“I know it’s not a normal paradigm, but it’s working,” Meggait said. “Most people get that this place is different and want to see it succeed.”

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In order to keep the shop open, Meggait must earn enough each month to cover the space’s $900 rent and utilities bills, meaning that yes, this so-called free store is not entirely free. It does make a small trickle of money.

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Here’s how it works: Each person gets to pick one free item a day. If you want to take more than one free item, you offer Meggait “a fair donation” for it, which she can either reject or accept.

One corner of the free thrift shop is also stocked with for-sale items that are more valuable and have fixed costs. On any given day, you’re likely to find wire bird cages, pink Bahamian conch shells, antique globes, or Chinese cork carvings in that section. Since December 2014, Meggait has also been selling potted plants at the store, many with cuttings she grew in her home garden.

Selling things for money was not always part of the plan. Meggait, who is in her mid-50s, with long, poofy gray hair that she often coils into a bun with a paint brush, has been giving things away for decades. In fact, she’s always had an aversion to money.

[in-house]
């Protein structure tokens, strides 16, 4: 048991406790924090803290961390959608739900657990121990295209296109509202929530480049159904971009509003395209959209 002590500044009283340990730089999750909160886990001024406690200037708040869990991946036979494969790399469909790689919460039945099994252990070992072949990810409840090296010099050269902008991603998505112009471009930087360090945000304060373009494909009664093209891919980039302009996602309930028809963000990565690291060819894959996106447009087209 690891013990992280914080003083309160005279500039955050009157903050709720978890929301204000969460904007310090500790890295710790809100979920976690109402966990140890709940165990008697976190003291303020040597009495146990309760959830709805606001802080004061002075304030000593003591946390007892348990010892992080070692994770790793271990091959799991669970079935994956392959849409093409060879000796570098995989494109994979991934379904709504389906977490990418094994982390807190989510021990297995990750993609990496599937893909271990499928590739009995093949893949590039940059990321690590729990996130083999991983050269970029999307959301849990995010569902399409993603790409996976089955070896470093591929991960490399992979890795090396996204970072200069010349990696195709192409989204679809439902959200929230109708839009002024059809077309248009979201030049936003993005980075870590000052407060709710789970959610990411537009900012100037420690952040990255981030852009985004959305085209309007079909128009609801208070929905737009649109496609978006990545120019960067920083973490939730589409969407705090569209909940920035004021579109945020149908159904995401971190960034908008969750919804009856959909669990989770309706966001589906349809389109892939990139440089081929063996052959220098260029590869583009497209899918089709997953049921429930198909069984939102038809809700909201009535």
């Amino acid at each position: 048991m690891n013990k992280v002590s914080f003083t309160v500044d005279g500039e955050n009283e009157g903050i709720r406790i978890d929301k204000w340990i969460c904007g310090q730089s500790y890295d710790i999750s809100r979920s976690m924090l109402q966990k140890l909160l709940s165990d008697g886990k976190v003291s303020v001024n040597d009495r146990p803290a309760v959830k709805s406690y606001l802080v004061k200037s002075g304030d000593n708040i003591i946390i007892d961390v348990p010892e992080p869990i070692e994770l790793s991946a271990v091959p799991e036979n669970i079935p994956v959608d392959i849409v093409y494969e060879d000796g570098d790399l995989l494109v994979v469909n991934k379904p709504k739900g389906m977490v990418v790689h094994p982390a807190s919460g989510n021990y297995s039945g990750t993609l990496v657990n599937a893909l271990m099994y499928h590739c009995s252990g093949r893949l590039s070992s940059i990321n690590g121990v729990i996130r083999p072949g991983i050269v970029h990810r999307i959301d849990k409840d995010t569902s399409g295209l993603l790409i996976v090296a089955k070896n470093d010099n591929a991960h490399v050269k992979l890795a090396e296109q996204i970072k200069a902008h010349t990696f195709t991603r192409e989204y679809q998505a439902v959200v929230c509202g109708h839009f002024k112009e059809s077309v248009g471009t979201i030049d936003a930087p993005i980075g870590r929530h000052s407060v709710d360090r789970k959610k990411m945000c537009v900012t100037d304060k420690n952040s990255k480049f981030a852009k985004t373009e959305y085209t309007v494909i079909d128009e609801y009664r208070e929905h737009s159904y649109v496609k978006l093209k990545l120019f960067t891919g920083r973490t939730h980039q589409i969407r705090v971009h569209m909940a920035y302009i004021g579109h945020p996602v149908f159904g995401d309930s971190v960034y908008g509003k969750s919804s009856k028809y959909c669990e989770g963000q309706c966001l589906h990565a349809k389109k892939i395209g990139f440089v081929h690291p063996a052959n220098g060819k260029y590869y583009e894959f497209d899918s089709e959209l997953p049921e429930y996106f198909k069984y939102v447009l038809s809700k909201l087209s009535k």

“This project kind of started as a response to the stock market crash — how everybody was so obsessed with money, how people were suicidal when it crashed, how they would screw each other to get it,” she said. “So this came out of the idea of ‘What if everything was free?’”

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As an installation artist in college, Meggait would frequently accumulate items, build things with them, and then leave them on the street for others to take home. While pursuing her MFA, she got involved in hosting “curated free piles,” using Craiglist’s free section to find cool and quirky things, like bidet toilets and pianos, to give away. Even though it involved frequent scouring of the internet and a lot of driving to pick the items up, Meggait discovered a passion for throwing free events, holding them at South By Southwest and San Francisco’s Yerba Buena Center for the Arts.